In this tutorial I show you how to set up an animated landscape scene with gras and trees using the new Cycles Hair Strand Renderer and the Sapling Addon.
http://cgtextures.com/texview.php?id=38392&PHPSESSID=rgdt7u8guflc2mfu219nd15q60 The Dutch animation studio Neo Geo and Not a Number Technologies (NaN) developed Blender as an in-house application, with the primary author being Ton Roosendaal.
The creditors agreed to release Blender under the GNU General Public License, for a one-time payment of €100,000 (US$100,670 at the time). On July 18, 2002, Roosendaal started a Blender funding campaign to collect donations, and on September 7, 2002, announced that they had collected enough funds and would release the Blender source code. Today, Blender is free, open-source software and is—apart from the Blender Institute’s two half-time and two full-time employees—developed by the community
Official releases of Blender for Microsoft Windows, Mac OS X, and GNU/Linux, as well as a port for FreeBSD, are available in both 32-bit and 64-bit versions. Though it is often distributed without extensive example scenes found in some other programs, the software contains features that are characteristic of high-end 3D software. Among its capabilities are:
• Support for a variety of geometric primitives, including polygon meshes, fast subdivision surface modeling, Bezier curves, NURBS surfaces, metaballs, multi-res digital sculpting (including dynamic topology, maps baking, remeshing, resymetrize, decimation..), outline font, and a new n-gon modeling system called B-mesh.
• Internal render engine with scanline ray tracing, indirect lighting, and ambient occlusion that can export in a wide variety of formats.
• A pathtracer render engine called Cycles, which can take advantage of the GPU for rendering. Cycles supports the Open Shading Language since blender 2.65
• Integration with a number of external render engines through plugins.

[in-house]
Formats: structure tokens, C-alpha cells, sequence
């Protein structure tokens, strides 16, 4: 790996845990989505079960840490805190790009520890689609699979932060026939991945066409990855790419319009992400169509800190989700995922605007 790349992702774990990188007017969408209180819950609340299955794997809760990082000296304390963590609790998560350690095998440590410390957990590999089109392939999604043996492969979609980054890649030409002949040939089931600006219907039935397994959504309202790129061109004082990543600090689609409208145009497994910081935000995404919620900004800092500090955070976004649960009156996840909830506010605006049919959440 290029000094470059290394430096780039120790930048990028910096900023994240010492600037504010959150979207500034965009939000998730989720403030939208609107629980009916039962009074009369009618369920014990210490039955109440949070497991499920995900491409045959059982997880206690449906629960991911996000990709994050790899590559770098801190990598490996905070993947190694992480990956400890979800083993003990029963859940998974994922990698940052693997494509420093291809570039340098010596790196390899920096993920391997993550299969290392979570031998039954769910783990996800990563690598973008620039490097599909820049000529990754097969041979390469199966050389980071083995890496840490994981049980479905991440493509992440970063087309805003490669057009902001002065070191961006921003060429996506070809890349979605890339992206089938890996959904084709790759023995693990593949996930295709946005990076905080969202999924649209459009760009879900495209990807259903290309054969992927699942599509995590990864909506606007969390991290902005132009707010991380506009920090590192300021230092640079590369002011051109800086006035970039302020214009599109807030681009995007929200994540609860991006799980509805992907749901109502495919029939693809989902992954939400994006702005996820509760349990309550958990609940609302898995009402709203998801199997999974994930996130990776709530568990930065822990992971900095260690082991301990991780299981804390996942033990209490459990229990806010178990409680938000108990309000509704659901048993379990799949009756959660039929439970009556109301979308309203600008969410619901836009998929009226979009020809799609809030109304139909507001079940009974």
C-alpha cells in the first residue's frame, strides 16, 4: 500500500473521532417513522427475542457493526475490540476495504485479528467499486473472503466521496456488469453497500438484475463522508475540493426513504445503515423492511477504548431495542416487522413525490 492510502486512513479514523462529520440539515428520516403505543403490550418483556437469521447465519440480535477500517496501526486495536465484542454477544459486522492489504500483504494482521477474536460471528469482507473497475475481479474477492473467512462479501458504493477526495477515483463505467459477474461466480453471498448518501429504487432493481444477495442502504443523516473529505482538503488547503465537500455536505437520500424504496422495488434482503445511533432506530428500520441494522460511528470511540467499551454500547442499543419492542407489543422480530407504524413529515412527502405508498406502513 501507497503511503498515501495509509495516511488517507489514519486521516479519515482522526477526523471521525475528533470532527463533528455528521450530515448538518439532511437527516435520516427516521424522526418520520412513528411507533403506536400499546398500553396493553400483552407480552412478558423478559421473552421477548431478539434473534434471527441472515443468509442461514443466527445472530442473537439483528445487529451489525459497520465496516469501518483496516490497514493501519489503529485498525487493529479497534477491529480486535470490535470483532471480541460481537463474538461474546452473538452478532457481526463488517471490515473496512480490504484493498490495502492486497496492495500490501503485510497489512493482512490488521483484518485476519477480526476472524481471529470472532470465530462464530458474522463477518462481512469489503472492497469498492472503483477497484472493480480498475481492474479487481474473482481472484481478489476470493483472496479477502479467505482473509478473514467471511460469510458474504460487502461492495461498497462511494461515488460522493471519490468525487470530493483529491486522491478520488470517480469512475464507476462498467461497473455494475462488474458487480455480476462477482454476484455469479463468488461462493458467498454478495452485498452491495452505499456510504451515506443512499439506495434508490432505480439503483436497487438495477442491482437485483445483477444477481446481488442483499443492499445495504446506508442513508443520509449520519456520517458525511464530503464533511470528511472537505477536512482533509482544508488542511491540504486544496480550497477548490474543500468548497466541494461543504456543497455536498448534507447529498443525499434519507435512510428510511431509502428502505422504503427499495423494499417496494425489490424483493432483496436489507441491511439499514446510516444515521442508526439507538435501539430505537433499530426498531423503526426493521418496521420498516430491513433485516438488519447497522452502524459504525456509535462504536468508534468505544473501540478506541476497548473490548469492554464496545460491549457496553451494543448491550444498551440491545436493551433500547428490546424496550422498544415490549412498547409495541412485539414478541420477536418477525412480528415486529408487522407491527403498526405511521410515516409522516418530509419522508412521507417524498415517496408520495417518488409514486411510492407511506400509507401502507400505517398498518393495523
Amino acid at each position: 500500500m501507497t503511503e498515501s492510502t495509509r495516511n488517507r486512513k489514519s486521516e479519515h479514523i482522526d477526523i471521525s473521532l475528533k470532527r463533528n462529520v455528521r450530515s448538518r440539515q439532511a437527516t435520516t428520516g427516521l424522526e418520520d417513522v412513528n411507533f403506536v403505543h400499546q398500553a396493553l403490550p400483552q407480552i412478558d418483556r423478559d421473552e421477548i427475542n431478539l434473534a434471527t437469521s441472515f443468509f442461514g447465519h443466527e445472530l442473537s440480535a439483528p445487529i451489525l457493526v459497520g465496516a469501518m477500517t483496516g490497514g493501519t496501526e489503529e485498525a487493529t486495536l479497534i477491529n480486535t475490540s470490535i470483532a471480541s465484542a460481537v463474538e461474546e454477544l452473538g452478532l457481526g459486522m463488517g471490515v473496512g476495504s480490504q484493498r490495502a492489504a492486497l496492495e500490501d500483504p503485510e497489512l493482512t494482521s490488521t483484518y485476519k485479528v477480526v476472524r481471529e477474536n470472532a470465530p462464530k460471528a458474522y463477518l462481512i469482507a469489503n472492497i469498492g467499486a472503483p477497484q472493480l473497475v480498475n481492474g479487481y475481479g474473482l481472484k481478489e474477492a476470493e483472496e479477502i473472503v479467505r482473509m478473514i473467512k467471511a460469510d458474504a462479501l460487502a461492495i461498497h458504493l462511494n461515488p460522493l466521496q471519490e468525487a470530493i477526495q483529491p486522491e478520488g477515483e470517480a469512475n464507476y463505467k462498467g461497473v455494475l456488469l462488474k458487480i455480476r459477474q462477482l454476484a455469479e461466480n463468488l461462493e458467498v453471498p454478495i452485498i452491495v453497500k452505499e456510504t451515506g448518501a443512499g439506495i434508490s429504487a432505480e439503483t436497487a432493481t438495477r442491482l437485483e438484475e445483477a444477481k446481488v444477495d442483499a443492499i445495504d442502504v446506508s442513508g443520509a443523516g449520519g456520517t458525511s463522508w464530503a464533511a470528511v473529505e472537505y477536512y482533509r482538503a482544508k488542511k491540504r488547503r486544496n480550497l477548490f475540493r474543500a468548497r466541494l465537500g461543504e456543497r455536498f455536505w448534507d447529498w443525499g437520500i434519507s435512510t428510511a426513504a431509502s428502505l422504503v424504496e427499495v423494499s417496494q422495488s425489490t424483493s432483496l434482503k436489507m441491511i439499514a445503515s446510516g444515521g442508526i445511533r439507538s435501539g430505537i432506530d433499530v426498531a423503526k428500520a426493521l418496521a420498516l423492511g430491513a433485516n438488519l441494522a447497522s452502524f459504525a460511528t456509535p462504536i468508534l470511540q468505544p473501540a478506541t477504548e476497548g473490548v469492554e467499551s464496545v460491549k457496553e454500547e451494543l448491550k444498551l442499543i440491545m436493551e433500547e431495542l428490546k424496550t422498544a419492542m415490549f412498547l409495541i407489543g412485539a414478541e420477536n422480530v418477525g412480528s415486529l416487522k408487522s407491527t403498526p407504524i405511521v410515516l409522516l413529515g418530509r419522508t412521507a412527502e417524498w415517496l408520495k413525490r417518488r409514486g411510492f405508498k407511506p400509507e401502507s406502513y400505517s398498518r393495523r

• Keyframed animation tools including inverse kinematics, armature (skeletal), hook, curve and lattice-based deformations, shape keys (morphing), non-linear animation, constraints, and vertex weighting.
• Simulation tools for Soft body dynamics including mesh collision detection, LBM fluid dynamics, smoke simulation, Bullet rigid body dynamics, ocean generator with waves.
• A particle system that includes support for particle-based hair.
• Modifiers to apply non-destructive effects.
• Python scripting for tool creation and prototyping, game logic, importing and/or exporting from other formats, task automation and custom tools.
• Basic non-linear video/audio editing.
• The Blender Game Engine, a sub-project, offers interactivity features such as collision detection, dynamics engine, and programmable logic. It also allows the creation of stand-alone, real-time applications ranging from architectural visualization to video game construction.
• A fully integrated node-based compositor within the rendering pipeline accelerated with OpenCL.
• Procedural and node-based textures, as well as texture painting, projective painting, vertex painting, weight painting and dynamic painting.
• Realtime control during physics simulation and rendering.
• Camera and object tracking.
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